Global News

Revamped strategy may heighten troop deployment

Gen. Stanley A. McChrystal submitted a classified, revised strategic approach to the war in Afghanistan on Aug. 31 which may require more troops to be deployed. According to McChrystal’s public commentary, the report focuses on safeguarding civilians and subduing insurrection. President Obama has already sent another 21,000 troops to Afghanistan this year, but one pressing issue being considered is the question of whether the Afghan people will view further occupation as menacing or beneficial.

Turkey and Armenia to overcome long-term rivalry

Diplomatic relations may develop between the adversarial countries of Turkey and Armenia, who have agreed to begin political negotiations. Their struggling economies would potentially benefit from inter-trade, which would open the border between the two countries. The border has been closed since 1993.The slaughter of countless Armenians by the Turkish government in early 1900 and the Turkish government’s subsequent denial of the genocide has been a primary factor in their dissension. Their next discussions have been allotted six weeks.

France attempts to ban Islamic tradition

A special commission in France is set to investigate the alleged negative cultural effects of Muslim womens’ use of the niqab. This ban is in an effort to retain French values and support women’s rights, although many women claim to wear them freely. Not to be confused with the burqa, the niqab is the face veil which shows only the eyes. Current French laws ban head scarves and religious symbolism from public schools.

National News

Montana may legalize medically assisted suicide

Montana may become the first state to grant medically assisted death as a constitutional human right. This controversial issue was brought to the forefront during the case of Robert Baxter, a 76 year-old man who died of leukemia after doctors denied his repeated requests for assisted death. Although a lower court ruled in Baxter’s favor last Dec., the case has been sent to Montana’s State Supreme Court, with its seven members, who will be making the conclusive decision.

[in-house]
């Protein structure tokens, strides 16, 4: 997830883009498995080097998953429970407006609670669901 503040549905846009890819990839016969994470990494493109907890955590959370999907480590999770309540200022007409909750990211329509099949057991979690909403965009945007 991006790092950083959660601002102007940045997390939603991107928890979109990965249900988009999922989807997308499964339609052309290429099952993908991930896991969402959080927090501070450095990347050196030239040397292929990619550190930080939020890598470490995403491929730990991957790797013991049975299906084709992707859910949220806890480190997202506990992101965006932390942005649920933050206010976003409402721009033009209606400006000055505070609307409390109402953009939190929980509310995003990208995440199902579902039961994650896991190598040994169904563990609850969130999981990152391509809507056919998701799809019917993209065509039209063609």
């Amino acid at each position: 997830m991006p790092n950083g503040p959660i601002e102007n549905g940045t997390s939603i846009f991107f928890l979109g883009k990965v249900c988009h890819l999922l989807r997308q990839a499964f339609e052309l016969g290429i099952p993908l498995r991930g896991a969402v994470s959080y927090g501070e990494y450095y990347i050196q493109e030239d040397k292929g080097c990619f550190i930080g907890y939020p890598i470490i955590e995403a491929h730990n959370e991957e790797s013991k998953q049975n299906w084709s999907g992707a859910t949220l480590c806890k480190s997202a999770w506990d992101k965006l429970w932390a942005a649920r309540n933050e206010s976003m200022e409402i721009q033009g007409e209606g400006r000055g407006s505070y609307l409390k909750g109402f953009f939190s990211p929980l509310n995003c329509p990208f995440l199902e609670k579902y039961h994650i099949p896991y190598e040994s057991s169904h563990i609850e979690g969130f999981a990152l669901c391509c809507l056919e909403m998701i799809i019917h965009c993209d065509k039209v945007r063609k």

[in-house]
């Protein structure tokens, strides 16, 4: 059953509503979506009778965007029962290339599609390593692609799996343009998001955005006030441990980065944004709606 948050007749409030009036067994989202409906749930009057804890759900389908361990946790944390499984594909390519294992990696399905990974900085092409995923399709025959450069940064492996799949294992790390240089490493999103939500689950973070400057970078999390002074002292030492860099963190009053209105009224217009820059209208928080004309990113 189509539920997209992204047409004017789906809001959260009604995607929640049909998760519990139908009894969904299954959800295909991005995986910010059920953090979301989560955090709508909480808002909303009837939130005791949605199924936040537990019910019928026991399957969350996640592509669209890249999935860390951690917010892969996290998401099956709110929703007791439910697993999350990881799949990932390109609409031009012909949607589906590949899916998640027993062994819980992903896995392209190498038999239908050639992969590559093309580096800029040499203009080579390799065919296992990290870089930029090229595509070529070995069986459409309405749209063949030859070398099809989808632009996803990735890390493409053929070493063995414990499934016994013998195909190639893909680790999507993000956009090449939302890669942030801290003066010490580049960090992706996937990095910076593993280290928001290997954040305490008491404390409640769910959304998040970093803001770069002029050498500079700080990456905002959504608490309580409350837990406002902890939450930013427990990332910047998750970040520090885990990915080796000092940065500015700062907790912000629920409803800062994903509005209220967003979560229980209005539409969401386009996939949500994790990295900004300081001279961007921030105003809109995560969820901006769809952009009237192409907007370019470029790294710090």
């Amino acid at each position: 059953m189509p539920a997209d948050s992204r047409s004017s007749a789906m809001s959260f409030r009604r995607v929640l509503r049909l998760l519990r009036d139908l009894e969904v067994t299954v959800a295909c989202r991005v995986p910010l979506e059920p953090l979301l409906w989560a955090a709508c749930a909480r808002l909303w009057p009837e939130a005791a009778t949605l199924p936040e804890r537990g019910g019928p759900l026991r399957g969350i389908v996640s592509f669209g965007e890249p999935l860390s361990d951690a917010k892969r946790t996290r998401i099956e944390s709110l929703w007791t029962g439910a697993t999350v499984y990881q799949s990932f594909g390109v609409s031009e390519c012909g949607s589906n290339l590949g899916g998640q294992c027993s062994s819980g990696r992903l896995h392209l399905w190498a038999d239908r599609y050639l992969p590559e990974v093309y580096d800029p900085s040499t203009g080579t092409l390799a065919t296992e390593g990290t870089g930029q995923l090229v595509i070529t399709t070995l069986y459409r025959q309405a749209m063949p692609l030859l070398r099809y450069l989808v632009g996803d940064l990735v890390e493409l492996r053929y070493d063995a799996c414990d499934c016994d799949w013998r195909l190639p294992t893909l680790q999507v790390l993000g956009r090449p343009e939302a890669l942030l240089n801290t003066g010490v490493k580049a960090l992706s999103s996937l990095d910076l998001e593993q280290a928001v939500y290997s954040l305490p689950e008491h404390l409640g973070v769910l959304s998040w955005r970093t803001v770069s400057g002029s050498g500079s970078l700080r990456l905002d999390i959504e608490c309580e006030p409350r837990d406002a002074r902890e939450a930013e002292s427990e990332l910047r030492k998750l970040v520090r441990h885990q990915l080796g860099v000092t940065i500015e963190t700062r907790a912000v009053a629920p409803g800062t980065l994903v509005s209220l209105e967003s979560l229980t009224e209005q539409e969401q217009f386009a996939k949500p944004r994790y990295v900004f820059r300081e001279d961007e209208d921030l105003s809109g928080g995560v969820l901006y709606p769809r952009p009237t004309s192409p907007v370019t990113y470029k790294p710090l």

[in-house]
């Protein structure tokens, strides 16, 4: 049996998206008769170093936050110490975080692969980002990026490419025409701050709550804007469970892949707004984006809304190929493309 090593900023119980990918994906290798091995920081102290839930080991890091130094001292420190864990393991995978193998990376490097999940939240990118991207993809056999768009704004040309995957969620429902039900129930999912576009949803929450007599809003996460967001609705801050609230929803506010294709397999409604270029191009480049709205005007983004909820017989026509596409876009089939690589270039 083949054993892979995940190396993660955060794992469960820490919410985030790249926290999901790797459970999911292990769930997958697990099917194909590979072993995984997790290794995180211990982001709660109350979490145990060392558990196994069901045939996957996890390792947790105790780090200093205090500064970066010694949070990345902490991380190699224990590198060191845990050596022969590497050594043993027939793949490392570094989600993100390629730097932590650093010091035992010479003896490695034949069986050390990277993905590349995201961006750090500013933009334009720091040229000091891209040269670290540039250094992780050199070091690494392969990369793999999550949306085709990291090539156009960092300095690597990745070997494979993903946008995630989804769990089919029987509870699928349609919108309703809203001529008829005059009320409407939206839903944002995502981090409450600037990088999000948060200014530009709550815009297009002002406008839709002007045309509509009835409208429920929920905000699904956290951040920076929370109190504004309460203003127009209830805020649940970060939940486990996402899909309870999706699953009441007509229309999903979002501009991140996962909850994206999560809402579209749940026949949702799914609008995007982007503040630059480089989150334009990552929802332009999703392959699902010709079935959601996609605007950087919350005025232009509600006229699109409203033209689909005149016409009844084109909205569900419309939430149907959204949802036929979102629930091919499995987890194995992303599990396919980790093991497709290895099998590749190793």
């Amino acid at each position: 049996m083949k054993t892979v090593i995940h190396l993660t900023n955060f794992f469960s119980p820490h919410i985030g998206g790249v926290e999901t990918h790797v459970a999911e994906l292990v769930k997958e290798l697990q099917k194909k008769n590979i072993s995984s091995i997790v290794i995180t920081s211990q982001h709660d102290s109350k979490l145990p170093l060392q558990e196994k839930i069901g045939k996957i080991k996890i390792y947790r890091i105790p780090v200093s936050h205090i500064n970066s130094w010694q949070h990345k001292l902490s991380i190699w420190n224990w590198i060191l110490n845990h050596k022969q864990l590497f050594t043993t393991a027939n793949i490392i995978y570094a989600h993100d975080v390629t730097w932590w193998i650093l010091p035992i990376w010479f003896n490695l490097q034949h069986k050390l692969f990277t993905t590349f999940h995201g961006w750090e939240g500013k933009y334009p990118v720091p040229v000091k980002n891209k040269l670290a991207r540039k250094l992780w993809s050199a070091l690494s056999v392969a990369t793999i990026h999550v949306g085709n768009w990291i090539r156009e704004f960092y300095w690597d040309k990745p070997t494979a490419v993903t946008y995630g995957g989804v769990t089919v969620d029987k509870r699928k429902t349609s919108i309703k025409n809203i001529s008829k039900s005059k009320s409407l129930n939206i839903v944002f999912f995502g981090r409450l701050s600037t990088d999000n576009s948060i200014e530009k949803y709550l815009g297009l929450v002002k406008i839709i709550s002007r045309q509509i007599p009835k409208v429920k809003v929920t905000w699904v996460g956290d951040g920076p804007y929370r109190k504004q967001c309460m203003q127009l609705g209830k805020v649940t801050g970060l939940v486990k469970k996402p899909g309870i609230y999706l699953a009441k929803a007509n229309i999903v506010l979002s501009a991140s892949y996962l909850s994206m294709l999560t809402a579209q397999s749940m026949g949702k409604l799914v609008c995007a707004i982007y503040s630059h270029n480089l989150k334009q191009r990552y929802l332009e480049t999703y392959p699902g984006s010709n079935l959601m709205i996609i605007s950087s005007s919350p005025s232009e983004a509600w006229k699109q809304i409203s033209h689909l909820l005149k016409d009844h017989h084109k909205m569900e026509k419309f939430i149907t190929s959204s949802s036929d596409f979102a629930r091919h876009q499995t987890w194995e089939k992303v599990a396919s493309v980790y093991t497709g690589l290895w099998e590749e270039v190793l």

The wolf hunt is on

Just months after being on the federal endangered species list, gray wolves are being hunted again in Idaho and Montana.
Idaho has sold more than 10,700 wolf permits and Montana more than 2,600.An estimated 1,650 of the animals now live in the Northern Rockies, thanks to a controversial reintroduction program that started in 1995. However, these numbers will soon change with Idaho setting its quota of 220 wolves for this hunting season as part of its plan for managing the wolf population. The quota is 75 in Montana.

A Democrat with “family values”

Despite setbacks on the political front, President Obama seems to keep his ratings high when it comes to personal favorability. 53 percent of Americans approve of the job Obama is doing as president, while 72 percent approve of Obama “as a person,” according to the latest George Washington University Battleground Poll.

State News

Smart lights work to save energy
Utah State University (USU) engineers are working to create self-adjusting lighting that will anticipate movement by observing past behavior, monitoring natural light and tracking people in the room.

Today, lighting accounts for one fifth of the nation’s electrical consumption and more than a third of commercial buildings’ energy use. Engineers at USU claim new buildings with intuitive lighting could cut electrical use in half.

The team is funded by part of the federal stimulus given to USU for its four new Utah Science, Technology and Research initiative (USTAR) teams.

Liquor laws may change

Salt Lake City is working to “normalize” some of the strictest alcohol laws and ordinances in Utah. Currently, there are laws to control how far apart bars can be and how far away they have to be from community facilities such as parks, churches and schools.

Mayor Ralph Becker, who is doing his part to rewrite these laws, hopes to give businesses an opportunity to fill the many vacant buildings downtown.

Trax airport expansion begins

Construction is now underway to link Trax from downtown Salt Lake City to Salt Lake City International Airport.

Crews began Sept. 2 what will be a six mile, five station line running every 15 minutes.

The line should be up and running in 2013 and will connect to the existing line at the Arena Station, curve over to North Temple and run through the center of North Temple to airport terminal one.